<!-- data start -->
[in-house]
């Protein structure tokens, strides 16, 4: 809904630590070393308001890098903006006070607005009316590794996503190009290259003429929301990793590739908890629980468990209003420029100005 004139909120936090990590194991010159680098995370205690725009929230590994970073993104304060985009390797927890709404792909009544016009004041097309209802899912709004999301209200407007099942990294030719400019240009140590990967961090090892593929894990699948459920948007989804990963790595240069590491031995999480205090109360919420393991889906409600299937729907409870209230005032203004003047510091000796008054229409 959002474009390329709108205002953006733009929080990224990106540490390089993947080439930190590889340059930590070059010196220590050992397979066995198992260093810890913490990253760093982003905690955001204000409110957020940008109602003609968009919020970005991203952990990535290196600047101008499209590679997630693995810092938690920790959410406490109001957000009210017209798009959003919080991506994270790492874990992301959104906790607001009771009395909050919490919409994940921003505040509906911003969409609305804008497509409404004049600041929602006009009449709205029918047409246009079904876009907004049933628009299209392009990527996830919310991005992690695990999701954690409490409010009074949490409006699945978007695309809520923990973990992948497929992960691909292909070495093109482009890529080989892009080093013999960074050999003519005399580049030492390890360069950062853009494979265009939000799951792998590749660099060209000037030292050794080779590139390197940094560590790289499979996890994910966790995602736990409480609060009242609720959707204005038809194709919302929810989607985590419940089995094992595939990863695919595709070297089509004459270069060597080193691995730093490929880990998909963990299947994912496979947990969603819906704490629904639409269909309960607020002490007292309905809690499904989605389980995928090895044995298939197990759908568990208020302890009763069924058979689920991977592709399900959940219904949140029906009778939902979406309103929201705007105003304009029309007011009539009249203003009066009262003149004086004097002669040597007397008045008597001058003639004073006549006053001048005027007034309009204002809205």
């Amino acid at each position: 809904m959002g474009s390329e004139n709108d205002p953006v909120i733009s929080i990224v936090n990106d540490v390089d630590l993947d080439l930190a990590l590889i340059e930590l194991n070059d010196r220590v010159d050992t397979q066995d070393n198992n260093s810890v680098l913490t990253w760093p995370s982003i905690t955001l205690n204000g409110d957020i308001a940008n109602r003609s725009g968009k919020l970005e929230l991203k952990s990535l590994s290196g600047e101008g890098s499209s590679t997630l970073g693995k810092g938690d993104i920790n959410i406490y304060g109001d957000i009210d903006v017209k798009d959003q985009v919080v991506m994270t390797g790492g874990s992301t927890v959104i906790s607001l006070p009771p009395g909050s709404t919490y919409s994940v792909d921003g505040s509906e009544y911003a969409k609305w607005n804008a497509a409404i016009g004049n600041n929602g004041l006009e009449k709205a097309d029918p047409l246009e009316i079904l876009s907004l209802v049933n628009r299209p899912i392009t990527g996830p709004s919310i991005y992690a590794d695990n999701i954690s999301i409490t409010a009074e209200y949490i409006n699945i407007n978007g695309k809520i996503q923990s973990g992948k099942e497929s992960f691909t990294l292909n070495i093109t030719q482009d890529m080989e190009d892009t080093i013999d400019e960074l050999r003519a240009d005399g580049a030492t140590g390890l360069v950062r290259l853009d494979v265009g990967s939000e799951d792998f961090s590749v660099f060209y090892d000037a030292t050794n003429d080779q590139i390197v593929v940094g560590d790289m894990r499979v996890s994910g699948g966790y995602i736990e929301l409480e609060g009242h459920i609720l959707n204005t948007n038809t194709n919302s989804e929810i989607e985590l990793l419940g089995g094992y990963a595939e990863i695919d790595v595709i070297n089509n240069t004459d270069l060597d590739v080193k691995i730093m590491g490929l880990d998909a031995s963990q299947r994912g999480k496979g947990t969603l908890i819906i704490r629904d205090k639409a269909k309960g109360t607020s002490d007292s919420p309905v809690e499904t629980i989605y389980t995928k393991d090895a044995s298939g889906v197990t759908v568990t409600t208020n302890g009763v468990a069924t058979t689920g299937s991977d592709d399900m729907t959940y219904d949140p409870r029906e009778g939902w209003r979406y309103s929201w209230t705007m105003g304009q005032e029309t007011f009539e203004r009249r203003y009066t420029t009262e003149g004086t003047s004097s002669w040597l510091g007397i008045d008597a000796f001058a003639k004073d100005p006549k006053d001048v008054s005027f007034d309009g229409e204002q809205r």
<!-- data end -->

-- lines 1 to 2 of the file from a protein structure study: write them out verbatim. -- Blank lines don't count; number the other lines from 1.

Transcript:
[in-house]
């Protein structure tokens, strides 16, 4: 809904630590070393308001890098903006006070607005009316590794996503190009290259003429929301990793590739908890629980468990209003420029100005 004139909120936090990590194991010159680098995370205690725009929230590994970073993104304060985009390797927890709404792909009544016009004041097309209802899912709004999301209200407007099942990294030719400019240009140590990967961090090892593929894990699948459920948007989804990963790595240069590491031995999480205090109360919420393991889906409600299937729907409870209230005032203004003047510091000796008054229409 959002474009390329709108205002953006733009929080990224990106540490390089993947080439930190590889340059930590070059010196220590050992397979066995198992260093810890913490990253760093982003905690955001204000409110957020940008109602003609968009919020970005991203952990990535290196600047101008499209590679997630693995810092938690920790959410406490109001957000009210017209798009959003919080991506994270790492874990992301959104906790607001009771009395909050919490919409994940921003505040509906911003969409609305804008497509409404004049600041929602006009009449709205029918047409246009079904876009907004049933628009299209392009990527996830919310991005992690695990999701954690409490409010009074949490409006699945978007695309809520923990973990992948497929992960691909292909070495093109482009890529080989892009080093013999960074050999003519005399580049030492390890360069950062853009494979265009939000799951792998590749660099060209000037030292050794080779590139390197940094560590790289499979996890994910966790995602736990409480609060009242609720959707204005038809194709919302929810989607985590419940089995094992595939990863695919595709070297089509004459270069060597080193691995730093490929880990998909963990299947994912496979947990969603819906704490629904639409269909309960607020002490007292309905809690499904989605389980995928090895044995298939197990759908568990208020302890009763069924058979689920991977592709399900959940219904949140029906009778939902979406309103929201705007105003304009029309007011009539009249203003009066009262003149004086004097002669040597007397008045008597001058003639004073006549006053001048005027007034309009204002809205």